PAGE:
ly, so unmindful was he of his own personal safety. On the picket line there was now comparatively little firing by day, but when darkness came on it began, and, safely ensconced behind the works, we were often lulled to sleep by the music of bullets flying harmlessly overhead. A few days after our arrival in this position we heard heavy firing down at the left. It was a movement of parts of the Fifth and Ninth corps The Ninth Corps was now commanded by Maj. Gen. John G. Parke. and Gregg's cavalry westwardly from the Weldon Railroad, with a view of preventing reinforcements being transferred to the right against the Army of the James, which, under Butler, was advancing upon the fortifications of Richmond. Report of Campaign of 1864. Meade. It resulted in a loss of more than twenty-five hundred men, and the extensions of our lines to Poplar Spring Church, in whose neighborhood tile Battery was afterwards located. Butler, it will be remembered, captured and held Fort Harri
to the rear, that apparently being considered the direction in which our greatest danger lay, as the enemy were pressing Gregg very heavily. Soon after this a cheer was heard from the front It was Egan's Division charging to the rear, retaking fulad, thence to the White Oak Road, again crossing Hatcher's Run, and finally that I should strike the Southside Railroad. Gregg's Division of cavalry was placed under my command, and was to move on my left flank by way of Rowanty Creek and the Quakely. . . . The enemy in front had hardly been repulsed, when the fire in rear became so brisk that I was obliged to send Gen. Gregg all of his force I had used to meet the attack in front as well as another of his brigades. The attack on Gregg was maGregg was made by five brigades of Hampton's cavalry. . . . . Between 6 and 7 P. M. I received a despatch from Gen. Humphreys, stating that Ayres' Division of the Fifth Corps had been ordered to my support, but had halted at Armstrong's Mill, which was as far a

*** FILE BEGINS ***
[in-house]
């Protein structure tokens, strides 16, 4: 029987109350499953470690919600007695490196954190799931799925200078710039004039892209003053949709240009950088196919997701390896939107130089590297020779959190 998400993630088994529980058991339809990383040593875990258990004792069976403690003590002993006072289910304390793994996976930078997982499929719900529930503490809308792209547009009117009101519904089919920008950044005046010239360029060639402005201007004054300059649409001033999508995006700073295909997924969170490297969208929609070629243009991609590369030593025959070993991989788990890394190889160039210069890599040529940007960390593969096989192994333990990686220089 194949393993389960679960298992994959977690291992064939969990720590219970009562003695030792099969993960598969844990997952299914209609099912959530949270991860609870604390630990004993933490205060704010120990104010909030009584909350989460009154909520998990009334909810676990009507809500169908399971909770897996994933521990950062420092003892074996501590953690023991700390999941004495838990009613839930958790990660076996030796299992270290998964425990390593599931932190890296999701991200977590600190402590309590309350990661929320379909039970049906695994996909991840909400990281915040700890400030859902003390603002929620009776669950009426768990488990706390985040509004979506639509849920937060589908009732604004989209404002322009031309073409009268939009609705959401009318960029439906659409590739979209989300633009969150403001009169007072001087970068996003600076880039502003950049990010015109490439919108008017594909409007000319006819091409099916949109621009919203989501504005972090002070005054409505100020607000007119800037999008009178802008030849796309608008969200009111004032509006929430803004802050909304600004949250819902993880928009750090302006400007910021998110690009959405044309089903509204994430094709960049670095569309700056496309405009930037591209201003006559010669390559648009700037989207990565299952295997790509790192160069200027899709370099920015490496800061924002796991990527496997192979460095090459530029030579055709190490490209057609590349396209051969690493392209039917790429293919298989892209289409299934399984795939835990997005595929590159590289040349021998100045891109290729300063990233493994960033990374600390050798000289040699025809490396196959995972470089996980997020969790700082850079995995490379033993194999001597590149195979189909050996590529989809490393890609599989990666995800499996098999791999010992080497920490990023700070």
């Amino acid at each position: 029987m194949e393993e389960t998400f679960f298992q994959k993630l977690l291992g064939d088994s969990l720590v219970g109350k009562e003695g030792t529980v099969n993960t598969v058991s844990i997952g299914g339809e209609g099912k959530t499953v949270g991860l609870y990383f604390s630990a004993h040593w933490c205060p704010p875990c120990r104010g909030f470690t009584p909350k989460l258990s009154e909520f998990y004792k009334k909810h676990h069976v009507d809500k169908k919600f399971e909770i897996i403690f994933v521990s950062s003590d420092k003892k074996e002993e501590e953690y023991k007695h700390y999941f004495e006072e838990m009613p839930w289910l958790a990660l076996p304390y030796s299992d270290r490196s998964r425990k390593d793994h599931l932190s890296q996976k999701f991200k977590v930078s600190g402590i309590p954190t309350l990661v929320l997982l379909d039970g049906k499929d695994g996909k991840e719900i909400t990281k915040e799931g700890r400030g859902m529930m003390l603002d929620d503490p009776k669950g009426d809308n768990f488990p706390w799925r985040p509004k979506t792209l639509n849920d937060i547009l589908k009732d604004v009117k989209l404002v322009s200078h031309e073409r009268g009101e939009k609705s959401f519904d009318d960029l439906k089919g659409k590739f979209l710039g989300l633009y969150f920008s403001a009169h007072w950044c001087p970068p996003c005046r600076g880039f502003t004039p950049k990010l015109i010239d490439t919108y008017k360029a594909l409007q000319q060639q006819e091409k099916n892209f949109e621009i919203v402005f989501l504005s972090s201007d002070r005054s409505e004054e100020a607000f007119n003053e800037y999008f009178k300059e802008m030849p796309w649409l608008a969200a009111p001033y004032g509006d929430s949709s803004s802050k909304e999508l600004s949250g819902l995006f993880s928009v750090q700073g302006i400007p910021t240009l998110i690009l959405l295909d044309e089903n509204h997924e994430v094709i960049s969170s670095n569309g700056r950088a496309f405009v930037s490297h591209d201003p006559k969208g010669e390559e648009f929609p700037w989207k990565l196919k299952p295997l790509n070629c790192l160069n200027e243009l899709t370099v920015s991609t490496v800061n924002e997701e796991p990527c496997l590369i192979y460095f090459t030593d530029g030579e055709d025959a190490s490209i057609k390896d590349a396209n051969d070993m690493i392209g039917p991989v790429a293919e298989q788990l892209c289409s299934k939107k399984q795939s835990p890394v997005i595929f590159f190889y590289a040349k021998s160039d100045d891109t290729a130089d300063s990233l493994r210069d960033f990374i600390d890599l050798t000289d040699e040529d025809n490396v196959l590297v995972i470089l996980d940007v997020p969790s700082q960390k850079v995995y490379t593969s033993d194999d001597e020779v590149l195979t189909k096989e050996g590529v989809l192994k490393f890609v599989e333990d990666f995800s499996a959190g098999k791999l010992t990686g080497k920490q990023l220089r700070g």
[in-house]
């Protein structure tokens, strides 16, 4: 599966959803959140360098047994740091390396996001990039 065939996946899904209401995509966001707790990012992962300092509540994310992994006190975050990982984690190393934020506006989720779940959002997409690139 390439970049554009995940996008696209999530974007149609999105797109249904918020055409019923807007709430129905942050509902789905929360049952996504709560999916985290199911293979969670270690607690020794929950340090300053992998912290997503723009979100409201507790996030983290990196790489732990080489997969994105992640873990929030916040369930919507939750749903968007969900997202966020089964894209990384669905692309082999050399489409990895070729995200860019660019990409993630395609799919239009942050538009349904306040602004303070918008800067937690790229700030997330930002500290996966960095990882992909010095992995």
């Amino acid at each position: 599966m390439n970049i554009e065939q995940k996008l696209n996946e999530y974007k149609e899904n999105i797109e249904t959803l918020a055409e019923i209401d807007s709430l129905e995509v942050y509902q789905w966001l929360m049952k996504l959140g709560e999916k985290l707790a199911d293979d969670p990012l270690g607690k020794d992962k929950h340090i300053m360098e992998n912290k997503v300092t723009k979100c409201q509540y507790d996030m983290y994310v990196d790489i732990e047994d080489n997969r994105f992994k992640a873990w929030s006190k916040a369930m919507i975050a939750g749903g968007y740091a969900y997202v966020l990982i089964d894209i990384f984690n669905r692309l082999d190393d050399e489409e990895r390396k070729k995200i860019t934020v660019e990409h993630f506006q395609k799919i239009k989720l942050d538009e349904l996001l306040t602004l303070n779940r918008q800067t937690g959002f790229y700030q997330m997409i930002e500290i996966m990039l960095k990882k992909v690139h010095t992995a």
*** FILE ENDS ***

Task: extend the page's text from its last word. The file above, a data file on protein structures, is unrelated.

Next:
against the storm, we shivered through the day and night. During the afternoon the Fifth Corps, having connected with the left of the Second, was reaching forward with its left to strike the Boydton Plank Road. Everything was progressing finely, —Crawford, in command of the left, having advanced and driven the enemy from Dabney's Mill. But the Rebels putting into practice their old game of sending a force by a. wide detour to the rear while they engaged attention in front, fell first upon Gregg's cavalry, driving it before them, then upon Ayres' Division of the Fifth Corps while in column going to Crawford's assistance, driving it back, and finally striking Crawford's Division, repulsing it with heavy loss. Here fell the Rebel General William J. Pegram, the Boy Artillerist, as his Confederate associates called him. In the spring of 1861, a youth of modest demeanor, he entered the military service as a private soldier; in the spring of 1865, still a mere lad, he fell in acti
Thunder, 189, 430. Cavalry, Scott's Nine Hundred, 52, 60, 93. Cavalry, Sixth Michigan, 69. Cavalry, Stuart's, 138. Cavalry, Merritt's, 228. Cavalry, Gregg's, 345, 372, 375, 391. Cavalry, Hampton's, 324, 363, 374. Cavalry, First Mass., 379. Chancellorsville, 65, 213, 214. Chapin's Bluff, 297. Childs, Jona Bross, 353. Fort, Stevenson, 367, 376. Fort, Du Chesne, 372. Fort, Blaisdell, 375. Fort, Welch, 379, 392, 399. Fort, Wheaton, 380, 381, 399. Fort, Gregg, 392, 399. Fort, Stedman, 396. Fort, Emory, 400, 401. Fort, Siebert, 400. Fort, Battery E, 389, 392. Fort, Monroe, 32. French, Gen., Wm. H., 92, 413, 421, 425. Greenwich, 139, 142, 154. Green, Chas. W., 325, 326, 339. Green, Lieut., Milbrey, 376, 377, 382, 383, 385, 386, 388, 399, 407, 409, 414. Gregg, Gen., 132, 141, 214, 225, 299, 327, 352, 363, 364, 374. Gross, W. Y., 101, 206, 207, 255, 304, 402, 408. H. Haley, Michael, 205, 206, 207, 350. Ham, Llewell